BMS Security: 3 Tips for OEMs to Better Protect Their Devices
Connected Building Management Systems (BMS) definitely make a difference in terms of increasing operational performance, reducing energy and maintenance costs, and improving building health and safety. None of this could happen if it weren’t for Original Equipment Manufacturers (OEMs) like you who supply building owners and facilities managers with IIoT and Cloud-enabled devices that, together with IIoT gateways and/or the Cloud, help the BMS run more cost effectively and efficiently.
But do you ever feel like it’s nearly impossible to stay on top of emerging technology trends while also trying to introduce device updates and new products? Do you find yourself unable to keep up with device-related security concerns?
As an OEM that works hard at creating value-added products and services for your customers, no doubt it can be frustrating to have new, more sophisticated cybersecurity challenges continually thrown at you. So, it’s important to know what the current industry standards and best practices are—and to adhere to them.
The truth is that the onus is on OEMs to keep up with device security concerns. Spoiler alert: If you only focus on optimizing equipment without also focusing on the cybersecurity of your devices, you’re putting your customers at risk for cyberattacks through their BMS and SCADA.
The good news is that you can do something about it. Here are 3 tips to help you ensure that your smart, connected, and Cloud-enabled OEM devices and products are more secure against cyberattacks.
Connected and Cloud-enabled commercial and industrial equipment has become essential to seamless and automated operations. Couple that with the fact that cyber threats are growing in frequency and sophistication, and you have a recipe for a security disaster. OEM devices are not immune to attack. Quite the opposite, in fact.
Just do an online search of “BMS cyberattacks” and you’ll find headline after headline detailing the disastrous tales of cyberattacks that have happened to some of the most well-known organizations around the world; and all because hackers got in through an HVAC or other building management system.
The best time to think about the security stature of everything from boilers to elevators to fire alarm panels is at the start of a new product design or update so security can be baked into the device from the very beginning and to continue it all the way to the end-user application, employing the latest industry standards and best practices. Remember, you cannot adequately protect against hackers if you’re merely adding a one-off security layer on top of a product or solution after it’s been developed and released. It’s simply not enough.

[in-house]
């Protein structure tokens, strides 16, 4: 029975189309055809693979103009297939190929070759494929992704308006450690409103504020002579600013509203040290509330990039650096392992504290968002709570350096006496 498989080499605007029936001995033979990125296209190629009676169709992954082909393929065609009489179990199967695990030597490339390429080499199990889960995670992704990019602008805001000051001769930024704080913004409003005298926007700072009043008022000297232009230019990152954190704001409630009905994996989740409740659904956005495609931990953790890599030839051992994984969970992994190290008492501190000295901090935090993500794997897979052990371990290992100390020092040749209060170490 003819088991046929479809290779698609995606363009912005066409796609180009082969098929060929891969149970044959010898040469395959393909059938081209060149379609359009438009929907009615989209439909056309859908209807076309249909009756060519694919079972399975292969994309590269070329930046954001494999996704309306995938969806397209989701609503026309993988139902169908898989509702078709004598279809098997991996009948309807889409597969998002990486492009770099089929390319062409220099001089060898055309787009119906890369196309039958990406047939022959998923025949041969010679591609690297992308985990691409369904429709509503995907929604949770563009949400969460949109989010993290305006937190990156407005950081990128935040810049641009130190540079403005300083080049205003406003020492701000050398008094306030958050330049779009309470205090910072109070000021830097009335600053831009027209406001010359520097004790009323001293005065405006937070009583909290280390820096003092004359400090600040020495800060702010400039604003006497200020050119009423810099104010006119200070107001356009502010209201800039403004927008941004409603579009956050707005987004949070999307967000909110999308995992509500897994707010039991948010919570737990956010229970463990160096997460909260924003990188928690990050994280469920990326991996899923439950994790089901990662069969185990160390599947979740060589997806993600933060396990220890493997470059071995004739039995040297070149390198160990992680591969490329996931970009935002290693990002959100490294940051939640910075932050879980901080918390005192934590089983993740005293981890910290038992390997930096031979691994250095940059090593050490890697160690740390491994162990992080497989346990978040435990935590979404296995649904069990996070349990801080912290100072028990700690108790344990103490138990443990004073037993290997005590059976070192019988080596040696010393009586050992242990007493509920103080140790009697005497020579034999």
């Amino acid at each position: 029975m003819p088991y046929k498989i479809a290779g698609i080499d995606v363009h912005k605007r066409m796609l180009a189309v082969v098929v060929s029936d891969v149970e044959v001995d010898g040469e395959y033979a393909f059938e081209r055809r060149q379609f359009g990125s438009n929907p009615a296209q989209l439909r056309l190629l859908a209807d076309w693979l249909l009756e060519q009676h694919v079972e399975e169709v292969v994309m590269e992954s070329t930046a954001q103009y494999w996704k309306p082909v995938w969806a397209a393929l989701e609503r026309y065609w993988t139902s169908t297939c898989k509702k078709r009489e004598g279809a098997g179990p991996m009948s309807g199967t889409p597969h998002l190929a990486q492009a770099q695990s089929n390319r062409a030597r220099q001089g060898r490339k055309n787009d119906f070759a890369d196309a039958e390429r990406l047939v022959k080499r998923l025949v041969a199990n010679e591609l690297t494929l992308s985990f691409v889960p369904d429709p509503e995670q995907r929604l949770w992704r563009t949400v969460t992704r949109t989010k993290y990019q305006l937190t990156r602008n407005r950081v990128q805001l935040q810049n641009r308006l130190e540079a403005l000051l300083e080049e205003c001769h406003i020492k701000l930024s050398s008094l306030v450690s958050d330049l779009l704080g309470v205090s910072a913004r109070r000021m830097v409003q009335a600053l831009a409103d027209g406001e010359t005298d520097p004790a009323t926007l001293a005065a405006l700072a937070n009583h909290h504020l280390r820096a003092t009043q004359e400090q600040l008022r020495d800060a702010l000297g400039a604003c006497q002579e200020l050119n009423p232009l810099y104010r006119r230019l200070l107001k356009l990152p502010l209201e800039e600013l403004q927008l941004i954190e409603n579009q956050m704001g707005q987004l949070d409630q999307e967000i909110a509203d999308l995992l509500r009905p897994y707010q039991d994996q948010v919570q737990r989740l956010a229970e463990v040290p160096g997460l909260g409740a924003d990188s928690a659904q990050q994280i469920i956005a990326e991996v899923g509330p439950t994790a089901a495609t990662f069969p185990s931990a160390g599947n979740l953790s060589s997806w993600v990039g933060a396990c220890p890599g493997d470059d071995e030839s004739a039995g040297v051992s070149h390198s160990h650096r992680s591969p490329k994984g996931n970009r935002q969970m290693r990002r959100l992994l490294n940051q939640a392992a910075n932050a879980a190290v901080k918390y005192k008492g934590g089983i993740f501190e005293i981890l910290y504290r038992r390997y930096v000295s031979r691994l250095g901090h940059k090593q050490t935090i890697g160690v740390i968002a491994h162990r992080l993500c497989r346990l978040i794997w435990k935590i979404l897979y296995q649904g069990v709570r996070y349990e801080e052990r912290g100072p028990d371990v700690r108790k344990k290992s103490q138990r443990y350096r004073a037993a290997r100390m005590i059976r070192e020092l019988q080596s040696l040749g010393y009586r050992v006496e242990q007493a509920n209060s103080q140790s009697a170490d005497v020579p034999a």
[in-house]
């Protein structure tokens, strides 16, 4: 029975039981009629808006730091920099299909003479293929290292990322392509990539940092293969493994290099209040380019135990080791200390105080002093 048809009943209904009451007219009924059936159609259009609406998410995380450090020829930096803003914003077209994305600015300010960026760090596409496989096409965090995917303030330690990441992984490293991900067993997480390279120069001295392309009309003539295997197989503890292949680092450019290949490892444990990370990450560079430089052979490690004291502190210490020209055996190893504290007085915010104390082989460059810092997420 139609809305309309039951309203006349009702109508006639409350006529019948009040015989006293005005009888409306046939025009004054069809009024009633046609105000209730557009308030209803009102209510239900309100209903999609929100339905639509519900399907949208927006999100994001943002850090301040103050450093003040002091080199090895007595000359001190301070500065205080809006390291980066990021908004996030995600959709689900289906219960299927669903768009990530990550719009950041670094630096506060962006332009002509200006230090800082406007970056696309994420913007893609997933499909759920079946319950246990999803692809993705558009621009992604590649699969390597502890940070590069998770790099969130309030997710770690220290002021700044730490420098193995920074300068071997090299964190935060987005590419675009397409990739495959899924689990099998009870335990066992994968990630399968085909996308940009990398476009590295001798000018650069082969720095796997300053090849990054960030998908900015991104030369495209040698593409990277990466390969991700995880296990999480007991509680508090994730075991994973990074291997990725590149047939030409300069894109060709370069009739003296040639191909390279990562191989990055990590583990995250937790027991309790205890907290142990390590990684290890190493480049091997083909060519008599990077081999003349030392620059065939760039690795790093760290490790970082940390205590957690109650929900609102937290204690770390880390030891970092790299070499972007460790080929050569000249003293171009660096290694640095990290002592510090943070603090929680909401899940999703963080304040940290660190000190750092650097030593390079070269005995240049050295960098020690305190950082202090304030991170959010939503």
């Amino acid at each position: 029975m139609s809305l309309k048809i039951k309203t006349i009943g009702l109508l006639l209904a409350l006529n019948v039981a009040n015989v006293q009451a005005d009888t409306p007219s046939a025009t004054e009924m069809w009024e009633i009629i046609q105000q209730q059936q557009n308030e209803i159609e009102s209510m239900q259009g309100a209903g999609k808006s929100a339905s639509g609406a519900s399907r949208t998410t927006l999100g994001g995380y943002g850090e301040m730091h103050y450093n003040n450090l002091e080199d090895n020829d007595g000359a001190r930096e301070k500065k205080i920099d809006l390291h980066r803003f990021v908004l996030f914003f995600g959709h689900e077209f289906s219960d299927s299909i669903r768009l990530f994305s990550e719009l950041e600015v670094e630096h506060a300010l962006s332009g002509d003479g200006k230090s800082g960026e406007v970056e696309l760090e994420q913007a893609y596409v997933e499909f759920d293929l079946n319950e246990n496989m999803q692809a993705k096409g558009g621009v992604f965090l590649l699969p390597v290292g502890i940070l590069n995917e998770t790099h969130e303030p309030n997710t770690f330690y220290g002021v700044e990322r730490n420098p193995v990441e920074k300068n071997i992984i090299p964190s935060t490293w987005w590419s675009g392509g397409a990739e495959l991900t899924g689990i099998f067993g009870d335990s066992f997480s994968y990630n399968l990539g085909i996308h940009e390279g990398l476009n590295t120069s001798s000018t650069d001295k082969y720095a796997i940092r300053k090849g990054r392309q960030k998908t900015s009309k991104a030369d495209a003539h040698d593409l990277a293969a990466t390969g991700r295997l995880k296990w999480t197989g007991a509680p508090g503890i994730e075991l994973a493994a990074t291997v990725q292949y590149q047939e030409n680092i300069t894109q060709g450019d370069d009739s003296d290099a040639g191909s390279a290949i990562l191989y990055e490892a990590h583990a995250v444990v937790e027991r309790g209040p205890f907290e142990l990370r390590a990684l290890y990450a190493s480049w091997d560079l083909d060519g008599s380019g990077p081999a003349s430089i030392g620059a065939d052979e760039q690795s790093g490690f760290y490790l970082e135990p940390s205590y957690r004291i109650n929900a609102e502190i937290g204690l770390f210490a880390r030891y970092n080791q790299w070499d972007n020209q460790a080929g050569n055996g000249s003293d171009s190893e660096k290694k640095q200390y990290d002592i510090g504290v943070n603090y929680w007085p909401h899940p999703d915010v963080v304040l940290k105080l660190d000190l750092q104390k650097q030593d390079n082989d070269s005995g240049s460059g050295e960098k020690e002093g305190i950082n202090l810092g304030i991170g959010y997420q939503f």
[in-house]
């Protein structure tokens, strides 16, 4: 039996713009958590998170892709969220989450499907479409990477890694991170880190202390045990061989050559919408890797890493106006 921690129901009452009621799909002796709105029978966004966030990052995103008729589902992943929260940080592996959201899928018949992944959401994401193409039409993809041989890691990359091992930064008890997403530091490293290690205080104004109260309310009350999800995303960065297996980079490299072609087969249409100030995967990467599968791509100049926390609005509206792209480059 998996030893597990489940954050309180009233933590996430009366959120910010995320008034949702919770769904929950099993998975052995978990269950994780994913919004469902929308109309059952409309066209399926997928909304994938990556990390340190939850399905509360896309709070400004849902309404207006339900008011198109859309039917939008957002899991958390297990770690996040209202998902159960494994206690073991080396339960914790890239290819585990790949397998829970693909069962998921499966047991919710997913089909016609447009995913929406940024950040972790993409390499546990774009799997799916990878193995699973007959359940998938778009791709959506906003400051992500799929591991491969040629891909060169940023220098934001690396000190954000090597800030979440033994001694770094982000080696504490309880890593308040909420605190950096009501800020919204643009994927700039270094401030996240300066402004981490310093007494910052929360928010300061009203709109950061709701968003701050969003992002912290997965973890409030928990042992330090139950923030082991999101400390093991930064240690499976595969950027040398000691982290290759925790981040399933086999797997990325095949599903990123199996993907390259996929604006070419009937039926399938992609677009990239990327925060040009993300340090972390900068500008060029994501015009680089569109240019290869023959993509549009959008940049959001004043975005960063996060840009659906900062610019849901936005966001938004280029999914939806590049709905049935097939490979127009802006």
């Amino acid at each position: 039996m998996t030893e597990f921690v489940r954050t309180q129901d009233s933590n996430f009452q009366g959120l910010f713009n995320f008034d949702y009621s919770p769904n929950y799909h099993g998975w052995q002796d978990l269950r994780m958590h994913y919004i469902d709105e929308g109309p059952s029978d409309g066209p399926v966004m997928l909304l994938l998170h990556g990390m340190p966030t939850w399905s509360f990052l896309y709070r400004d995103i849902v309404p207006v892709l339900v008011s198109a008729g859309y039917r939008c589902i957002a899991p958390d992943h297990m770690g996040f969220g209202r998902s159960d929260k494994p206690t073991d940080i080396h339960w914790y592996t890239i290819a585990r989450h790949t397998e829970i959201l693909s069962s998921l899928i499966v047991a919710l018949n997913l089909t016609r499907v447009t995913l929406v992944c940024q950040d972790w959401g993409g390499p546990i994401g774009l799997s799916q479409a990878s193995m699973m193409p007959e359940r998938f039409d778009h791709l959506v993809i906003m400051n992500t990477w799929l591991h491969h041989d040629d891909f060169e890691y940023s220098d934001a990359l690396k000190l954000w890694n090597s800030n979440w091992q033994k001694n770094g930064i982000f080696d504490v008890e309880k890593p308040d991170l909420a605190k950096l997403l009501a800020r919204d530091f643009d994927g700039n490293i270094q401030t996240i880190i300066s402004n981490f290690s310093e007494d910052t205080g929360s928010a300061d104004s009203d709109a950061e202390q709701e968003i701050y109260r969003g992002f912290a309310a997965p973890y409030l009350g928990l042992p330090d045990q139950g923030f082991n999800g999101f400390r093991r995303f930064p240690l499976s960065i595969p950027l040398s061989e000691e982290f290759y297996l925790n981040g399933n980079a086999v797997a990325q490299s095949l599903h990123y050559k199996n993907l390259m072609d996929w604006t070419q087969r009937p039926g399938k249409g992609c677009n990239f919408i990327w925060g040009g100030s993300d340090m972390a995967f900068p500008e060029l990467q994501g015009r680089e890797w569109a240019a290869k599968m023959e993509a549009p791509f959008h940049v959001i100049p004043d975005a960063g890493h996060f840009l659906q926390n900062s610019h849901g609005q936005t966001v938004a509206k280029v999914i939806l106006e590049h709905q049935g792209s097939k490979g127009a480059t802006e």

Chances are, if you are a small- to medium-sized OEM, you likely do not have a team of IT professionals to help make your devices smarter, connected, and Cloud-enabled. In fact, with rising costs and pandemic-fueled supply chain shortages, it seems that OEMs of every size are operating with lean budgets and reduced staffing.
But that doesn’t negate the need for security expertise, including keeping up with IIoT cybersecurity standards and best practices. Of course, that doesn’t have to mean hiring an in-house team. On the contrary, that’s where the right security-focused technology solution providers and industry partners can help. The key is to pick a partner that is doing the heavy lifting by building their solutions from the ground up using best-practice security measures, including adhering to standards, and engaging in robust penetration testing.
Like it or not, as the OEM you are responsible for making sure that any provider or partner solution you integrate into your devices (including Cloud and building automation gateways) are designed to be secure. You can’t tell by looking and you certainly shouldn’t believe the sales hype. Instead, do your due diligence. How? By asking for proof of industry certifications and third-party security testing. If your provider or partner is taking security seriously, you can bet they’ve submitted their products and solutions to third-party companies for rigorous security testing.
Can Security Breaches Still Happen?
There is no such thing as a 100% fail-safe product. Regardless of how much security is built into a product or how much it is rigorously tested for vulnerabilities, hacks still happen. That’s because malicious attackers are continually finding new ways to penetrate organizations.
However, by baking security into your products and solutions from start-to-finish; by engaging experienced cybersecurity-informed partners; and by following the latest industry standards, you can ensure a better defense against cybercrime.
Originally this article was published here.